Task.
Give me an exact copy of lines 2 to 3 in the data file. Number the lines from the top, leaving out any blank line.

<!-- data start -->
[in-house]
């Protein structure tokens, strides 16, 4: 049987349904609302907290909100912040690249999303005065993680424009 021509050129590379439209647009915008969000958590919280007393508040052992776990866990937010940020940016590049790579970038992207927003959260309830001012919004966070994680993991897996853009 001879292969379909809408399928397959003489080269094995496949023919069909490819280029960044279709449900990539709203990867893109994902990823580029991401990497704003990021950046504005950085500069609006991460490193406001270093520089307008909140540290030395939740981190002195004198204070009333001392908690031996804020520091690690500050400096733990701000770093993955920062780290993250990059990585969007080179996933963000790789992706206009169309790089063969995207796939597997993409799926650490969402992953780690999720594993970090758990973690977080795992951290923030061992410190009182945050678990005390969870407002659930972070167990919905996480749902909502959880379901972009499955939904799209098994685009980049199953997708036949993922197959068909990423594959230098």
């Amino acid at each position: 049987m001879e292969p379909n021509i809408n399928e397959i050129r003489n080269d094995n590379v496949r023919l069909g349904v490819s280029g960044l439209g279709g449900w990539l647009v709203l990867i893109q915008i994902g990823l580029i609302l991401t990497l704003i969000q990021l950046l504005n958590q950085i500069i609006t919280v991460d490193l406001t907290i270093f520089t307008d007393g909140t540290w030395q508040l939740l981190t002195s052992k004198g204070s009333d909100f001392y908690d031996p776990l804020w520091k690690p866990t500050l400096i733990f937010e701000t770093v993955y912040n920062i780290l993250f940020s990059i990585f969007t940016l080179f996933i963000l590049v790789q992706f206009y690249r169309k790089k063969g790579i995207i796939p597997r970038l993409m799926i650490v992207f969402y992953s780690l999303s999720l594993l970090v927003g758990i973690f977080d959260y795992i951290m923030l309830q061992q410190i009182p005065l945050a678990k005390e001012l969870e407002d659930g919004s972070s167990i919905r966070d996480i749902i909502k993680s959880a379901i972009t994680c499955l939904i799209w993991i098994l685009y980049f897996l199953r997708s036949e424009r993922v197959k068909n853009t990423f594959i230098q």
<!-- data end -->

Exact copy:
């Protein structure tokens, strides 16, 4: 049987349904609302907290909100912040690249999303005065993680424009 021509050129590379439209647009915008969000958590919280007393508040052992776990866990937010940020940016590049790579970038992207927003959260309830001012919004966070994680993991897996853009 001879292969379909809408399928397959003489080269094995496949023919069909490819280029960044279709449900990539709203990867893109994902990823580029991401990497704003990021950046504005950085500069609006991460490193406001270093520089307008909140540290030395939740981190002195004198204070009333001392908690031996804020520091690690500050400096733990701000770093993955920062780290993250990059990585969007080179996933963000790789992706206009169309790089063969995207796939597997993409799926650490969402992953780690999720594993970090758990973690977080795992951290923030061992410190009182945050678990005390969870407002659930972070167990919905996480749902909502959880379901972009499955939904799209098994685009980049199953997708036949993922197959068909990423594959230098």
């Amino acid at each position: 049987m001879e292969p379909n021509i809408n399928e397959i050129r003489n080269d094995n590379v496949r023919l069909g349904v490819s280029g960044l439209g279709g449900w990539l647009v709203l990867i893109q915008i994902g990823l580029i609302l991401t990497l704003i969000q990021l950046l504005n958590q950085i500069i609006t919280v991460d490193l406001t907290i270093f520089t307008d007393g909140t540290w030395q508040l939740l981190t002195s052992k004198g204070s009333d909100f001392y908690d031996p776990l804020w520091k690690p866990t500050l400096i733990f937010e701000t770093v993955y912040n920062i780290l993250f940020s990059i990585f969007t940016l080179f996933i963000l590049v790789q992706f206009y690249r169309k790089k063969g790579i995207i796939p597997r970038l993409m799926i650490v992207f969402y992953s780690l999303s999720l594993l970090v927003g758990i973690f977080d959260y795992i951290m923030l309830q061992q410190i009182p005065l945050a678990k005390e001012l969870e407002d659930g919004s972070s167990i919905r966070d996480i749902i909502k993680s959880a379901i972009t994680c499955l939904i799209w993991i098994l685009y980049f897996l199953r997708s036949e424009r993922v197959k068909n853009t990423f594959i230098q």